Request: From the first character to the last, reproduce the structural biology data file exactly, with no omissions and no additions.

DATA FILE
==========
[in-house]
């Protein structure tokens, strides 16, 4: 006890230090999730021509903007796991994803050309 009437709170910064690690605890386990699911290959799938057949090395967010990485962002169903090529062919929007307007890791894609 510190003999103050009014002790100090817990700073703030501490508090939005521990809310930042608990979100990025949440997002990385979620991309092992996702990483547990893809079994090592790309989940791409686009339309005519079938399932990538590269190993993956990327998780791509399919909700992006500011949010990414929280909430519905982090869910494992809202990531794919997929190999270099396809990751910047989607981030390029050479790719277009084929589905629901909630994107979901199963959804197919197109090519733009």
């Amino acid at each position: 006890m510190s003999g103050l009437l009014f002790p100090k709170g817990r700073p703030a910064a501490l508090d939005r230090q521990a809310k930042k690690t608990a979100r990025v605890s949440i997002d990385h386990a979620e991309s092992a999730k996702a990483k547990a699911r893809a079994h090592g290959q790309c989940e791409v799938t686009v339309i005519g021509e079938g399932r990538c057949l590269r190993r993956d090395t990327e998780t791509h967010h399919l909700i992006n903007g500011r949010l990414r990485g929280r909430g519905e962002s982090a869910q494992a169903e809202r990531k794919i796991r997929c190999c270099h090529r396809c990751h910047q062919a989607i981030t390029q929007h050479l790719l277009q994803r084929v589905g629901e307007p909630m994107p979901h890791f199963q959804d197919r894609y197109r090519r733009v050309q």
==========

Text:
[in-house]
């Protein structure tokens, strides 16, 4: 006890230090999730021509903007796991994803050309 009437709170910064690690605890386990699911290959799938057949090395967010990485962002169903090529062919929007307007890791894609 510190003999103050009014002790100090817990700073703030501490508090939005521990809310930042608990979100990025949440997002990385979620991309092992996702990483547990893809079994090592790309989940791409686009339309005519079938399932990538590269190993993956990327998780791509399919909700992006500011949010990414929280909430519905982090869910494992809202990531794919997929190999270099396809990751910047989607981030390029050479790719277009084929589905629901909630994107979901199963959804197919197109090519733009």
């Amino acid at each position: 006890m510190s003999g103050l009437l009014f002790p100090k709170g817990r700073p703030a910064a501490l508090d939005r230090q521990a809310k930042k690690t608990a979100r990025v605890s949440i997002d990385h386990a979620e991309s092992a999730k996702a990483k547990a699911r893809a079994h090592g290959q790309c989940e791409v799938t686009v339309i005519g021509e079938g399932r990538c057949l590269r190993r993956d090395t990327e998780t791509h967010h399919l909700i992006n903007g500011r949010l990414r990485g929280r909430g519905e962002s982090a869910q494992a169903e809202r990531k794919i796991r997929c190999c270099h090529r396809c990751h910047q062919a989607i981030t390029q929007h050479l790719l277009q994803r084929v589905g629901e307007p909630m994107p979901h890791f199963q959804d197919r894609y197109r090519r733009v050309q």